The What and Why of Skim Coating

Before you paint another wall in your house, let’s talk about skim coating. This process of applying a layer of mud (joint compound) to the wall will create a smooth, even surface. When finished, skim coating will effectively conceal all evidence of seams, fasteners or repairs to your walls, even under close scrutiny and under a variety of light sources. 

Why skim coat?

There are several reasons you’ll want to skim coat. Among them: 

  • Covering existing decorative texture treatments to an existing wall
  • Blending existing drywall with new installation for a cohesive look
  • Smoothing out a wall that has been patched and repaired
  • Refinishing walls with lingering wall paper paste or other wall treatments like stenciling and painted patterns 
  • You plan to paint with a gloss or semi-gloss paint that will highlight any defect in the existing wall

What tools are needed?

You may need to apply multiple coats of mud to the wall in order to achieve the look you’re going for. Keep this mind when you’re determining how much joint compound to purchase. You’ll also need a roller brush and a wide drywall knife or squeegee trowel. Pick up a paint tray to hold the mud while you work. Of course, you’ll want to prep your room before you begin to work, so grab a few drop clothes too!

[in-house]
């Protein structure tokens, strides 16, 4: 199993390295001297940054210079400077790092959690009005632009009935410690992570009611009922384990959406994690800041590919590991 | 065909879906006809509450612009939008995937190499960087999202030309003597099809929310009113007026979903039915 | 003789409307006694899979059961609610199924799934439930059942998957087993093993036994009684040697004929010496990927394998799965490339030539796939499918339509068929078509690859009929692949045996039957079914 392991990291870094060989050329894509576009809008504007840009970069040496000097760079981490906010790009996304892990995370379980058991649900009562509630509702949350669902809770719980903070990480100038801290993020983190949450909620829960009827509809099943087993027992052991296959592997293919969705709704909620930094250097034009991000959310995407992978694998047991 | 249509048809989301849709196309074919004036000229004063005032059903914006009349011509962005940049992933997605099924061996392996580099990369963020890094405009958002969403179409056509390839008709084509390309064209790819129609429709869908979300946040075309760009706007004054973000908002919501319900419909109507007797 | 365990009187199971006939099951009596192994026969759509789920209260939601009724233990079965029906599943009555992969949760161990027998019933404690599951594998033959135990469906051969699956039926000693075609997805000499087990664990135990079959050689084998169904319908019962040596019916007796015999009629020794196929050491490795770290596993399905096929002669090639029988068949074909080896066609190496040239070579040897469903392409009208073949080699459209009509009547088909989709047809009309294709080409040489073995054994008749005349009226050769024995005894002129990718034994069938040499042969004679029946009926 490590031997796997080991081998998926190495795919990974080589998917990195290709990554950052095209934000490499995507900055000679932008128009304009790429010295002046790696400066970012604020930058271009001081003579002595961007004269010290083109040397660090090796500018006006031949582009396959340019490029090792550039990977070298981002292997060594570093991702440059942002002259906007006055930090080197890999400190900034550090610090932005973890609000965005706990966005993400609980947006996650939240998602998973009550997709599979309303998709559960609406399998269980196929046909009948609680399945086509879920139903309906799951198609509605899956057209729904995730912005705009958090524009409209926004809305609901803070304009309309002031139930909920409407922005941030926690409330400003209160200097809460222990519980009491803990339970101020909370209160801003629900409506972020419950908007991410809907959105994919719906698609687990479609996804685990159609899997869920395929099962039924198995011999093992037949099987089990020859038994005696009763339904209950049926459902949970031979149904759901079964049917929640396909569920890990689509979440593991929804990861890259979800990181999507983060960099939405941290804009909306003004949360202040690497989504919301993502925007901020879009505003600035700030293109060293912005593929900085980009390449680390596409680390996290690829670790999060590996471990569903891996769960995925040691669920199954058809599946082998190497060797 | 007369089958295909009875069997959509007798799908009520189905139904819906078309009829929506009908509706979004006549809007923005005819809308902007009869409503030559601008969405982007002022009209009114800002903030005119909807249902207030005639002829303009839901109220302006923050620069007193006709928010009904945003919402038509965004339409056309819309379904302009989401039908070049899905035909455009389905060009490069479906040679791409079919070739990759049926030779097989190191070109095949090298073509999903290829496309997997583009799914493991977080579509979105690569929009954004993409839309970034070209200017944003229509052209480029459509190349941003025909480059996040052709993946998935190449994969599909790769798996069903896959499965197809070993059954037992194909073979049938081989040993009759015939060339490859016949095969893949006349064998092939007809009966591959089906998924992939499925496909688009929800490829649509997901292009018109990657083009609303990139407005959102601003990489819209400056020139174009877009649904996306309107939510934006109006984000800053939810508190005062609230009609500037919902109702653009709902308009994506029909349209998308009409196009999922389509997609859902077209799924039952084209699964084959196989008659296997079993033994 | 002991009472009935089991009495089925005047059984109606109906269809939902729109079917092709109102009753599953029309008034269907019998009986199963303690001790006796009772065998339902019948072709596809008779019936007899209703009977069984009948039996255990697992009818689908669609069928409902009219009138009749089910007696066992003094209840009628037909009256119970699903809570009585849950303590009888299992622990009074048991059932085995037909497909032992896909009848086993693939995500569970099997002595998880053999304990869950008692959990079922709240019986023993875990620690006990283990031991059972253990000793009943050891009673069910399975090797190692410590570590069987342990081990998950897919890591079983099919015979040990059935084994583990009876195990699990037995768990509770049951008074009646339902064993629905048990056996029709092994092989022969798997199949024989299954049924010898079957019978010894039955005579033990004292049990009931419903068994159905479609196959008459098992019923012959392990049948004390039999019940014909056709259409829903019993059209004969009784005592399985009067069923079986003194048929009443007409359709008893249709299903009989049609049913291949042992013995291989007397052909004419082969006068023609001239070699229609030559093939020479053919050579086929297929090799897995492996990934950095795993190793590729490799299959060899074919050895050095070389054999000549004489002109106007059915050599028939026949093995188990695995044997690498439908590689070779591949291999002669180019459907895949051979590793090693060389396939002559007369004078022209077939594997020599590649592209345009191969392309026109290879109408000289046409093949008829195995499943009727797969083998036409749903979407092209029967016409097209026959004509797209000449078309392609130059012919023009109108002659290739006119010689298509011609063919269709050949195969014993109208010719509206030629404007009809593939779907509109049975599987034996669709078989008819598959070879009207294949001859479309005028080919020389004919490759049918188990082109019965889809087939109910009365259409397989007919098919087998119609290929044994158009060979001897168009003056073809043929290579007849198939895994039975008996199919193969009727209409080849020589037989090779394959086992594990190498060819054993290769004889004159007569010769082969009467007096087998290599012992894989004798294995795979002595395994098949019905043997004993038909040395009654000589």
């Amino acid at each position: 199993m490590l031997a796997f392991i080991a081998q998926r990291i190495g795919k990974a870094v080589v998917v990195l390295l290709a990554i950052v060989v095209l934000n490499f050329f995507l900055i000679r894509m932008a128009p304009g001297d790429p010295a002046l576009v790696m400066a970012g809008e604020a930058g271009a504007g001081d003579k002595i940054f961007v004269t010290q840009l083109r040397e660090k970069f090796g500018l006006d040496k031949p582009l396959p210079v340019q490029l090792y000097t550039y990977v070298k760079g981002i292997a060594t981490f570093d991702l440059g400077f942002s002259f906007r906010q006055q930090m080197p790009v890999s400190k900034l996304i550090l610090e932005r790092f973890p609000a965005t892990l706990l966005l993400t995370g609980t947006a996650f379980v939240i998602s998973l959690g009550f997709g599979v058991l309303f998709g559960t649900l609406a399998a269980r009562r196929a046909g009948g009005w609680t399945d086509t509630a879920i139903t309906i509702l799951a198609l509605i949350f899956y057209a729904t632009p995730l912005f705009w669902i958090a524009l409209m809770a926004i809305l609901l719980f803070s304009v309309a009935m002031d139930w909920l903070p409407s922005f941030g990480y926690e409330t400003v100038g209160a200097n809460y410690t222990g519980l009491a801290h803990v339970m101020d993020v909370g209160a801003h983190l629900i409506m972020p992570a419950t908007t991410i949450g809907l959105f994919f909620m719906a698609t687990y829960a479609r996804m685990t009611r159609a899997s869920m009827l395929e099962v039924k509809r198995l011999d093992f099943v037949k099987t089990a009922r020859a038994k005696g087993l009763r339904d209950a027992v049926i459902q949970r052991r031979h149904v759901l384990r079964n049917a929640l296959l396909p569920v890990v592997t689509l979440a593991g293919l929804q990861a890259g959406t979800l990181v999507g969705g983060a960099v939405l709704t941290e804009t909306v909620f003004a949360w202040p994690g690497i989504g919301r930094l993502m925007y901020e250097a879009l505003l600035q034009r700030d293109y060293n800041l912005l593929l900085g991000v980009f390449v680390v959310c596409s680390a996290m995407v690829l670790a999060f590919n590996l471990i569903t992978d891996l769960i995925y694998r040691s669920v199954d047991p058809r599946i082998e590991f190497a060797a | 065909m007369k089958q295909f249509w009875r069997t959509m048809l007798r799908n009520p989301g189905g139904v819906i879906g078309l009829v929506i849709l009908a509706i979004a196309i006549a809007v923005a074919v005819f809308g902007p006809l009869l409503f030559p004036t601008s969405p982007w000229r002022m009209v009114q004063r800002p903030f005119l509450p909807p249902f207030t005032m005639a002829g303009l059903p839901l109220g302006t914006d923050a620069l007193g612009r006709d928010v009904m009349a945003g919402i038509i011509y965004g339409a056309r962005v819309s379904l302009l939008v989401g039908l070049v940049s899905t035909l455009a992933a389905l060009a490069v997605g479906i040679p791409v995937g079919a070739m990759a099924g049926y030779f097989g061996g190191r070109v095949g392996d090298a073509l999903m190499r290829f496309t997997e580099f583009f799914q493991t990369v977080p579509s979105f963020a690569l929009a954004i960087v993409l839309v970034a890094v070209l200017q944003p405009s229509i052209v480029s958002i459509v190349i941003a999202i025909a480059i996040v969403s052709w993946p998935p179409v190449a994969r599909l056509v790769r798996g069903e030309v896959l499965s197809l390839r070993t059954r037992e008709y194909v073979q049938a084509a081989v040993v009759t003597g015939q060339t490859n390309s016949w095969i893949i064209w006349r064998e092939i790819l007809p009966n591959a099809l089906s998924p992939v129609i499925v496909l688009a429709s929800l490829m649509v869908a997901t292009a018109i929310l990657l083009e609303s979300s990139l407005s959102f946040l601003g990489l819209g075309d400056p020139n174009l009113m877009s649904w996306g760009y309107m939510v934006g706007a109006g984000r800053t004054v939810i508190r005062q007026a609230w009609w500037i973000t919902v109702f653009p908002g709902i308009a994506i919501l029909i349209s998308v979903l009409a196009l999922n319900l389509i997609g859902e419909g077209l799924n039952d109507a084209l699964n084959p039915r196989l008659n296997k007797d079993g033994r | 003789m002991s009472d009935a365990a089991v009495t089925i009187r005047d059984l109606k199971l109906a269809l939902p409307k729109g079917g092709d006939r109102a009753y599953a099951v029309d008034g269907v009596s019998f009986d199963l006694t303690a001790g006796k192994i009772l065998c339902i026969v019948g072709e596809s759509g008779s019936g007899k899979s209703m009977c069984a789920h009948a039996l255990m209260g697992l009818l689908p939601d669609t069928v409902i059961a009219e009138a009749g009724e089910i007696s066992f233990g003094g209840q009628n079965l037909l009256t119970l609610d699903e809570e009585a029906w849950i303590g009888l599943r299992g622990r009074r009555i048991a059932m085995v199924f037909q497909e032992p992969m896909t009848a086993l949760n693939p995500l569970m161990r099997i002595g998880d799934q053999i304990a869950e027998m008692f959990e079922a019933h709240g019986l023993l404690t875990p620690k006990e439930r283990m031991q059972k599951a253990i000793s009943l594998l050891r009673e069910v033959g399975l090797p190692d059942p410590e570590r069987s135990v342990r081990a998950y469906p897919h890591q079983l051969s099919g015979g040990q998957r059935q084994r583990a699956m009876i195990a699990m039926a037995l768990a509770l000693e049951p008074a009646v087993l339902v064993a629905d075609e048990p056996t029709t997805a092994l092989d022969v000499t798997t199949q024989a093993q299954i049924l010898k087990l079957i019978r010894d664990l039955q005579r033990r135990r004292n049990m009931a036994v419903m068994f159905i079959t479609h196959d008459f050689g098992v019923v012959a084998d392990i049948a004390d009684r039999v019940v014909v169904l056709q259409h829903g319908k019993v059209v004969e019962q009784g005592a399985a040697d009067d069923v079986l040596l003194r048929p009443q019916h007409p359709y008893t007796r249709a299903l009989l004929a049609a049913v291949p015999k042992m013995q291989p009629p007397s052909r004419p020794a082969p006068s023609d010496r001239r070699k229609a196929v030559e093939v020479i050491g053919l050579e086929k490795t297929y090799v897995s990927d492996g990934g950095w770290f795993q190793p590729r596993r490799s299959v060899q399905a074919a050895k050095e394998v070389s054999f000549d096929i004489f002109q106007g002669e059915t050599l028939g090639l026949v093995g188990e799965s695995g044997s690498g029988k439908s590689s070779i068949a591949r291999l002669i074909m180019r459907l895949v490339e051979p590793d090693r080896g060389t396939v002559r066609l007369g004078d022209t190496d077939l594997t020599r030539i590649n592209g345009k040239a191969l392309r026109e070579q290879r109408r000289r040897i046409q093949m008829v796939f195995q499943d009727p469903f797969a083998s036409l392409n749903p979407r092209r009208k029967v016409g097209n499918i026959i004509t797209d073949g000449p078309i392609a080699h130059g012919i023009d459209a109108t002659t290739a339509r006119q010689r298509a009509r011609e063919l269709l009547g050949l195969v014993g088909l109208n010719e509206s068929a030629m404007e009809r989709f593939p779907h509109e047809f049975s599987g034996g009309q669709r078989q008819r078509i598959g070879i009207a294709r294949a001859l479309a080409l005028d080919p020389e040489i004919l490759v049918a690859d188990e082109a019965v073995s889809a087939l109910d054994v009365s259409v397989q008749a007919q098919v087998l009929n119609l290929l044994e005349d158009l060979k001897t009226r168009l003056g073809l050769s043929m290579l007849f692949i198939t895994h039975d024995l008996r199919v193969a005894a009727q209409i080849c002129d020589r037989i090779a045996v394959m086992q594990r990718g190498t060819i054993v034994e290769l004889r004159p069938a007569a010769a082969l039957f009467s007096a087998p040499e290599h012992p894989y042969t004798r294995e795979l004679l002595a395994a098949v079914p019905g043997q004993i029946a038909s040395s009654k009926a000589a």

The *How-To* of it all

If you’re working with an existing wall, first make any minor repairs to the wall; for example, fill nail holes and lightly sand any loose pieces. You can also apply a fast drying primer to the wall in order to cover stains, highly pigmented colors or loose wall paper scraps. 

Water down your joint compound to roughly the consistency of a bowl of melting ice cream. You should be able to scoop the mud out of the bucket with an appearance of a lump that’s a little runny and sagging. 

Here’s the key: work in small sections. You don’t want the plaster to dry before you can wipe it down. Using your paint roller, place the mud on a section of wall and then immediately scrape the wall with the trowel. You’ll leave behind a thin layer of smooth mud. Once you’ve completed your first pass, let the walls dry completely. Continue applying layers until the walls are smooth and even. 

One last step: before you finish off your fantastically crisp new walls with your favorite color you’ll want to prime them. This will seal the porous mud and ensure the new paint color you’re looking forward to will adhere to the wall properly.

by Anjie Cho